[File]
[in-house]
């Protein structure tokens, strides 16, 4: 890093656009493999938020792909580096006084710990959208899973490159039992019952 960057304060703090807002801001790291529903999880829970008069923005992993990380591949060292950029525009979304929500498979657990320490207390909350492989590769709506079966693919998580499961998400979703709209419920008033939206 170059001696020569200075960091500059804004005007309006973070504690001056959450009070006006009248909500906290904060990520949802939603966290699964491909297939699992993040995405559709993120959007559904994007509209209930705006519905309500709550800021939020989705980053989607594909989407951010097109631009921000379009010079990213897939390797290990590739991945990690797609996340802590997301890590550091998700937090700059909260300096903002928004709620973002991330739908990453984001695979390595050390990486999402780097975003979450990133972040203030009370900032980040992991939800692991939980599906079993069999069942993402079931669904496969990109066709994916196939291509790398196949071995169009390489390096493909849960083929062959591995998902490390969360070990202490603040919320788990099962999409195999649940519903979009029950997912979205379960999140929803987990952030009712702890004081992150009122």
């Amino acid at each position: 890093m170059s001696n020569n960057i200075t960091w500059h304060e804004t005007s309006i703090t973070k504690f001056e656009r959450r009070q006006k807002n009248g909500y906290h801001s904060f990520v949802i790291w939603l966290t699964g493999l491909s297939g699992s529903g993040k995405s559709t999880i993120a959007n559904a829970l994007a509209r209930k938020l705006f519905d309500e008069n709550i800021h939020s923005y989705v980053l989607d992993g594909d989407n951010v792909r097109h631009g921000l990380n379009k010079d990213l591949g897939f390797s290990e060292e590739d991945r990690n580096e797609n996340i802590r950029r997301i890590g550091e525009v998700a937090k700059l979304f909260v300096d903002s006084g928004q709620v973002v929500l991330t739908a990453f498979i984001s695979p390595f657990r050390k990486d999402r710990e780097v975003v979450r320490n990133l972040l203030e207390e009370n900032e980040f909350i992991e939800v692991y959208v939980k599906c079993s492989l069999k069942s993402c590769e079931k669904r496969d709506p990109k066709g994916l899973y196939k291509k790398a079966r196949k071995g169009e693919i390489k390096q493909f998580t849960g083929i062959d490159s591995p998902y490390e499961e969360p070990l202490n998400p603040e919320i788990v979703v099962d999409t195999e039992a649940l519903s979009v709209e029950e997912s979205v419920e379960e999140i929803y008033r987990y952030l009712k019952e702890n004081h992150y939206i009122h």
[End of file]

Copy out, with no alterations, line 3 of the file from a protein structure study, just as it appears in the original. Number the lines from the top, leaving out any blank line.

């Amino acid at each position: 890093m170059s001696n020569n960057i200075t960091w500059h304060e804004t005007s309006i703090t973070k504690f001056e656009r959450r009070q006006k807002n009248g909500y906290h801001s904060f990520v949802i790291w939603l966290t699964g493999l491909s297939g699992s529903g993040k995405s559709t999880i993120a959007n559904a829970l994007a509209r209930k938020l705006f519905d309500e008069n709550i800021h939020s923005y989705v980053l989607d992993g594909d989407n951010v792909r097109h631009g921000l990380n379009k010079d990213l591949g897939f390797s290990e060292e590739d991945r990690n580096e797609n996340i802590r950029r997301i890590g550091e525009v998700a937090k700059l979304f909260v300096d903002s006084g928004q709620v973002v929500l991330t739908a990453f498979i984001s695979p390595f657990r050390k990486d999402r710990e780097v975003v979450r320490n990133l972040l203030e207390e009370n900032e980040f909350i992991e939800v692991y959208v939980k599906c079993s492989l069999k069942s993402c590769e079931k669904r496969d709506p990109k066709g994916l899973y196939k291509k790398a079966r196949k071995g169009e693919i390489k390096q493909f998580t849960g083929i062959d490159s591995p998902y490390e499961e969360p070990l202490n998400p603040e919320i788990v979703v099962d999409t195999e039992a649940l519903s979009v709209e029950e997912s979205v419920e379960e999140i929803y008033r987990y952030l009712k019952e702890n004081h992150y939206i009122h």